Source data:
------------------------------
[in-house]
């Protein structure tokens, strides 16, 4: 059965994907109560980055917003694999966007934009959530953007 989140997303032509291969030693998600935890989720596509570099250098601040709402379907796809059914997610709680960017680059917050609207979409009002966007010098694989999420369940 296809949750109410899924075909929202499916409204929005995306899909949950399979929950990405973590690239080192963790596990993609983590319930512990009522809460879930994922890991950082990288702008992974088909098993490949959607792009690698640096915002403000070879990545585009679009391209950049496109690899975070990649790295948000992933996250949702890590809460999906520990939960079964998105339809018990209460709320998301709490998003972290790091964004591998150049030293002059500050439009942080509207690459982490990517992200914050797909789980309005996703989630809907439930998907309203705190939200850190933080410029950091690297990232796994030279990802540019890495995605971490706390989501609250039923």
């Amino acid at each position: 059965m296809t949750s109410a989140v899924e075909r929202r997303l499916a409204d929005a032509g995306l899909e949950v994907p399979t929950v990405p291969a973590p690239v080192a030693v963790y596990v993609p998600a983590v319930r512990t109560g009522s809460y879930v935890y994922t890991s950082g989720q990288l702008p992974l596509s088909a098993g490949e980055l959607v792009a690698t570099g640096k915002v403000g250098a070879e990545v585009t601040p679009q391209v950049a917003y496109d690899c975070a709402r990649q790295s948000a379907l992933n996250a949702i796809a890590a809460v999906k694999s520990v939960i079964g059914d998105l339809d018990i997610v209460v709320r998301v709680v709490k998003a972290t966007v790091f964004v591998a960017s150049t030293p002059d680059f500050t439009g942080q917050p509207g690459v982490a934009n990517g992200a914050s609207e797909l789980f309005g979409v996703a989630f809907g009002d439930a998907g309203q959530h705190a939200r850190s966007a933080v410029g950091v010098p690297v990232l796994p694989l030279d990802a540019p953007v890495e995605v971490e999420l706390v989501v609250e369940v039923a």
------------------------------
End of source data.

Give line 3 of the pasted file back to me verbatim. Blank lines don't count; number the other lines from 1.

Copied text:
């Amino acid at each position: 059965m296809t949750s109410a989140v899924e075909r929202r997303l499916a409204d929005a032509g995306l899909e949950v994907p399979t929950v990405p291969a973590p690239v080192a030693v963790y596990v993609p998600a983590v319930r512990t109560g009522s809460y879930v935890y994922t890991s950082g989720q990288l702008p992974l596509s088909a098993g490949e980055l959607v792009a690698t570099g640096k915002v403000g250098a070879e990545v585009t601040p679009q391209v950049a917003y496109d690899c975070a709402r990649q790295s948000a379907l992933n996250a949702i796809a890590a809460v999906k694999s520990v939960i079964g059914d998105l339809d018990i997610v209460v709320r998301v709680v709490k998003a972290t966007v790091f964004v591998a960017s150049t030293p002059d680059f500050t439009g942080q917050p509207g690459v982490a934009n990517g992200a914050s609207e797909l789980f309005g979409v996703a989630f809907g009002d439930a998907g309203q959530h705190a939200r850190s966007a933080v410029g950091v010098p690297v990232l796994p694989l030279d990802a540019p953007v890495e995605v971490e999420l706390v989501v609250e369940v039923a």